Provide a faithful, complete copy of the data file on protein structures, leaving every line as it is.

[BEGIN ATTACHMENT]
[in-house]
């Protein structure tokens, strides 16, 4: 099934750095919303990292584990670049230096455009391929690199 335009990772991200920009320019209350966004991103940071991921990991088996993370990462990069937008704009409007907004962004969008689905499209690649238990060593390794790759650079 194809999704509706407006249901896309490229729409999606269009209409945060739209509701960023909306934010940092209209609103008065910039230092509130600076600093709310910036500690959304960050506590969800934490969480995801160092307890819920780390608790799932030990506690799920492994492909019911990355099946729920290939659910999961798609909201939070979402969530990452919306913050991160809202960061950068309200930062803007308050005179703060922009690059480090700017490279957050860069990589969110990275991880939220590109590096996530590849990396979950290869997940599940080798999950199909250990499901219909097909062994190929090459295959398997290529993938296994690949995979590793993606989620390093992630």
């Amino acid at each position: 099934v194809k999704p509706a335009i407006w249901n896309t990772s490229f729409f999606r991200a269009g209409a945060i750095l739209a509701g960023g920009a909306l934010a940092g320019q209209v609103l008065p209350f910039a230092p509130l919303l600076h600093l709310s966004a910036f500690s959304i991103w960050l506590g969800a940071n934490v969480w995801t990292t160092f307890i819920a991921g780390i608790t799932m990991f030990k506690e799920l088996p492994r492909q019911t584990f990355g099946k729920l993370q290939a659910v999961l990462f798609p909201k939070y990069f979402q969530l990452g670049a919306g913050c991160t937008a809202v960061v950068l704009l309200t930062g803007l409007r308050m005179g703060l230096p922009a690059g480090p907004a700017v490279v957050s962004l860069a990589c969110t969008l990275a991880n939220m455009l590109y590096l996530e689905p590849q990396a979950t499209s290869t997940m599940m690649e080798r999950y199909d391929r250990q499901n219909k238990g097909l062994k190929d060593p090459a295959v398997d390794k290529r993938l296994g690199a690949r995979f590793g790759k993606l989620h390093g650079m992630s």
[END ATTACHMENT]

[in-house]
């Protein structure tokens, strides 16, 4: 099934750095919303990292584990670049230096455009391929690199 335009990772991200920009320019209350966004991103940071991921990991088996993370990462990069937008704009409007907004962004969008689905499209690649238990060593390794790759650079 194809999704509706407006249901896309490229729409999606269009209409945060739209509701960023909306934010940092209209609103008065910039230092509130600076600093709310910036500690959304960050506590969800934490969480995801160092307890819920780390608790799932030990506690799920492994492909019911990355099946729920290939659910999961798609909201939070979402969530990452919306913050991160809202960061950068309200930062803007308050005179703060922009690059480090700017490279957050860069990589969110990275991880939220590109590096996530590849990396979950290869997940599940080798999950199909250990499901219909097909062994190929090459295959398997290529993938296994690949995979590793993606989620390093992630």
């Amino acid at each position: 099934v194809k999704p509706a335009i407006w249901n896309t990772s490229f729409f999606r991200a269009g209409a945060i750095l739209a509701g960023g920009a909306l934010a940092g320019q209209v609103l008065p209350f910039a230092p509130l919303l600076h600093l709310s966004a910036f500690s959304i991103w960050l506590g969800a940071n934490v969480w995801t990292t160092f307890i819920a991921g780390i608790t799932m990991f030990k506690e799920l088996p492994r492909q019911t584990f990355g099946k729920l993370q290939a659910v999961l990462f798609p909201k939070y990069f979402q969530l990452g670049a919306g913050c991160t937008a809202v960061v950068l704009l309200t930062g803007l409007r308050m005179g703060l230096p922009a690059g480090p907004a700017v490279v957050s962004l860069a990589c969110t969008l990275a991880n939220m455009l590109y590096l996530e689905p590849q990396a979950t499209s290869t997940m599940m690649e080798r999950y199909d391929r250990q499901n219909k238990g097909l062994k190929d060593p090459a295959v398997d390794k290529r993938l296994g690199a690949r995979f590793g790759k993606l989620h390093g650079m992630s």